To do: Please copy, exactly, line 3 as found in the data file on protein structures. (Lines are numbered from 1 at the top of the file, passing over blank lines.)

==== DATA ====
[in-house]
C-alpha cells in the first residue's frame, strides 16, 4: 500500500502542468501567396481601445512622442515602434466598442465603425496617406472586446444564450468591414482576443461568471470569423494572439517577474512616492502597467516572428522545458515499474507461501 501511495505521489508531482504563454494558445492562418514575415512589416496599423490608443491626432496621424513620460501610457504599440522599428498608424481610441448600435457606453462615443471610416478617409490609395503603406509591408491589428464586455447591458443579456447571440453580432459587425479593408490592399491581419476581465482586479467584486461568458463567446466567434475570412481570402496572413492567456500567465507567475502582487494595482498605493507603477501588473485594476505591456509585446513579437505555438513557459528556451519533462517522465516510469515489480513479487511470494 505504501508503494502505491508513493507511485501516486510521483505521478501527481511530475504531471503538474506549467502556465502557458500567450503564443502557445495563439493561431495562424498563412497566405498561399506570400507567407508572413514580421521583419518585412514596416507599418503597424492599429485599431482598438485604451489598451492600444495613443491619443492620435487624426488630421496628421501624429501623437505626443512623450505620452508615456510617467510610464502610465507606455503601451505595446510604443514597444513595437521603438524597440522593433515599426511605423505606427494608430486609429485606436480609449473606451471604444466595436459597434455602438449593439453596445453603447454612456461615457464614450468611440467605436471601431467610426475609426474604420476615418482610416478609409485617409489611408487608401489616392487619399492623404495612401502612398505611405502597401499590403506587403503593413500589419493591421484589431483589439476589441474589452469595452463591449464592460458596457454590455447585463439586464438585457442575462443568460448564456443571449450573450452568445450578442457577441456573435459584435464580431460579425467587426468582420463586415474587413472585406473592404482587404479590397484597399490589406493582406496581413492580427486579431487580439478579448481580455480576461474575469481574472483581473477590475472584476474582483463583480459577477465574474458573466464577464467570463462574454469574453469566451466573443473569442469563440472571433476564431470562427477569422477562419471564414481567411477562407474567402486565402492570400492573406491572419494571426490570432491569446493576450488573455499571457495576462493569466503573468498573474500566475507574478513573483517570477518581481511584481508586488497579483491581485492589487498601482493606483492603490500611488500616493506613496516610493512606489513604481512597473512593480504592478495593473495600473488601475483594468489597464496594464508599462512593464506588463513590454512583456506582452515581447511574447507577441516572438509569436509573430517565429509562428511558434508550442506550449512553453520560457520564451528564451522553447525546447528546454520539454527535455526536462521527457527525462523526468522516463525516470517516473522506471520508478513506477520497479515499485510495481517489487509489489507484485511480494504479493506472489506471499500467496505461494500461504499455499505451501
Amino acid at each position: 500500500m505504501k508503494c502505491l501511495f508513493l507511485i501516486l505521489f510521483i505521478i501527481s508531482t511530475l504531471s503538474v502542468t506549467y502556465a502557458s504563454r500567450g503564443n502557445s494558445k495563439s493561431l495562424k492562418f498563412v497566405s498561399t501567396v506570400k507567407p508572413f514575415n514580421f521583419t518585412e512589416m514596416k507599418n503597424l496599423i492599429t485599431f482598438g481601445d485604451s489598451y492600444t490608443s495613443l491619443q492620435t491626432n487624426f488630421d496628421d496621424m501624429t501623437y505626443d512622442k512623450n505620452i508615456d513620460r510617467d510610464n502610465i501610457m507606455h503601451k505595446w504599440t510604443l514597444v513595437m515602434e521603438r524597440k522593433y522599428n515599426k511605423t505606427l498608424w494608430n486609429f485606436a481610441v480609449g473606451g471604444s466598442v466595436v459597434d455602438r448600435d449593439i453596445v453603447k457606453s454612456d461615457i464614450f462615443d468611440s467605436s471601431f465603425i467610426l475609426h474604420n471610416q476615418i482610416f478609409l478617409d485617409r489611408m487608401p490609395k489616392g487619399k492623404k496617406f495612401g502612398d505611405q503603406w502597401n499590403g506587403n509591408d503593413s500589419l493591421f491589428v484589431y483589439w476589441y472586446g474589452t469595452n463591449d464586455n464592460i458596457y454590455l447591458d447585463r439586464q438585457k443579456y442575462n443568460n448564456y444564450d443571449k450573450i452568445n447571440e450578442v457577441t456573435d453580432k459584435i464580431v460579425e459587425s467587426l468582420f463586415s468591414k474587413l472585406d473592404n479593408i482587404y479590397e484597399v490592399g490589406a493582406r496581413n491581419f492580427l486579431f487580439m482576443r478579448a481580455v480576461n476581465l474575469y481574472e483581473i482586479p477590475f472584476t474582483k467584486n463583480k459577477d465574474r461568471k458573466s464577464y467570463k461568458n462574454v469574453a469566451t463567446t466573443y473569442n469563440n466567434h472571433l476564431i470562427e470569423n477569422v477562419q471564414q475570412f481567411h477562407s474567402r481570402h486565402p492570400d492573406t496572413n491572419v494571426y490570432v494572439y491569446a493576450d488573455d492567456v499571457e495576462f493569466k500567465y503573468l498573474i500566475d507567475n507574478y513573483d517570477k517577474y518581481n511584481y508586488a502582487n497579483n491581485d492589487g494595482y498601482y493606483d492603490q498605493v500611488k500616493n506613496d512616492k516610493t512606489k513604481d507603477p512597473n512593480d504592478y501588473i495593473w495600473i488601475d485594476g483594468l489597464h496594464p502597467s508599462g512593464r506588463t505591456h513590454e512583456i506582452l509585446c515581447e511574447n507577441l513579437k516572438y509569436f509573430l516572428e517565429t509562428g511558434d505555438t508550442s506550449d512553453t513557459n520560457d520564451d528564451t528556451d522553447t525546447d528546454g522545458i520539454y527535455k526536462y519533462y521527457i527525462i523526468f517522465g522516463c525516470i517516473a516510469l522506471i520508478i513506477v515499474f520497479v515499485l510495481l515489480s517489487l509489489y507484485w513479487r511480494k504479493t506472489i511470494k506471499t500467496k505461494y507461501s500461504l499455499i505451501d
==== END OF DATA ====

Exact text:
Amino acid at each position: 500500500m505504501k508503494c502505491l501511495f508513493l507511485i501516486l505521489f510521483i505521478i501527481s508531482t511530475l504531471s503538474v502542468t506549467y502556465a502557458s504563454r500567450g503564443n502557445s494558445k495563439s493561431l495562424k492562418f498563412v497566405s498561399t501567396v506570400k507567407p508572413f514575415n514580421f521583419t518585412e512589416m514596416k507599418n503597424l496599423i492599429t485599431f482598438g481601445d485604451s489598451y492600444t490608443s495613443l491619443q492620435t491626432n487624426f488630421d496628421d496621424m501624429t501623437y505626443d512622442k512623450n505620452i508615456d513620460r510617467d510610464n502610465i501610457m507606455h503601451k505595446w504599440t510604443l514597444v513595437m515602434e521603438r524597440k522593433y522599428n515599426k511605423t505606427l498608424w494608430n486609429f485606436a481610441v480609449g473606451g471604444s466598442v466595436v459597434d455602438r448600435d449593439i453596445v453603447k457606453s454612456d461615457i464614450f462615443d468611440s467605436s471601431f465603425i467610426l475609426h474604420n471610416q476615418i482610416f478609409l478617409d485617409r489611408m487608401p490609395k489616392g487619399k492623404k496617406f495612401g502612398d505611405q503603406w502597401n499590403g506587403n509591408d503593413s500589419l493591421f491589428v484589431y483589439w476589441y472586446g474589452t469595452n463591449d464586455n464592460i458596457y454590455l447591458d447585463r439586464q438585457k443579456y442575462n443568460n448564456y444564450d443571449k450573450i452568445n447571440e450578442v457577441t456573435d453580432k459584435i464580431v460579425e459587425s467587426l468582420f463586415s468591414k474587413l472585406d473592404n479593408i482587404y479590397e484597399v490592399g490589406a493582406r496581413n491581419f492580427l486579431f487580439m482576443r478579448a481580455v480576461n476581465l474575469y481574472e483581473i482586479p477590475f472584476t474582483k467584486n463583480k459577477d465574474r461568471k458573466s464577464y467570463k461568458n462574454v469574453a469566451t463567446t466573443y473569442n469563440n466567434h472571433l476564431i470562427e470569423n477569422v477562419q471564414q475570412f481567411h477562407s474567402r481570402h486565402p492570400d492573406t496572413n491572419v494571426y490570432v494572439y491569446a493576450d488573455d492567456v499571457e495576462f493569466k500567465y503573468l498573474i500566475d507567475n507574478y513573483d517570477k517577474y518581481n511584481y508586488a502582487n497579483n491581485d492589487g494595482y498601482y493606483d492603490q498605493v500611488k500616493n506613496d512616492k516610493t512606489k513604481d507603477p512597473n512593480d504592478y501588473i495593473w495600473i488601475d485594476g483594468l489597464h496594464p502597467s508599462g512593464r506588463t505591456h513590454e512583456i506582452l509585446c515581447e511574447n507577441l513579437k516572438y509569436f509573430l516572428e517565429t509562428g511558434d505555438t508550442s506550449d512553453t513557459n520560457d520564451d528564451t528556451d522553447t525546447d528546454g522545458i520539454y527535455k526536462y519533462y521527457i527525462i523526468f517522465g522516463c525516470i517516473a516510469l522506471i520508478i513506477v515499474f520497479v515499485l510495481l515489480s517489487l509489489y507484485w513479487r511480494k504479493t506472489i511470494k506471499t500467496k505461494y507461501s500461504l499455499i505451501d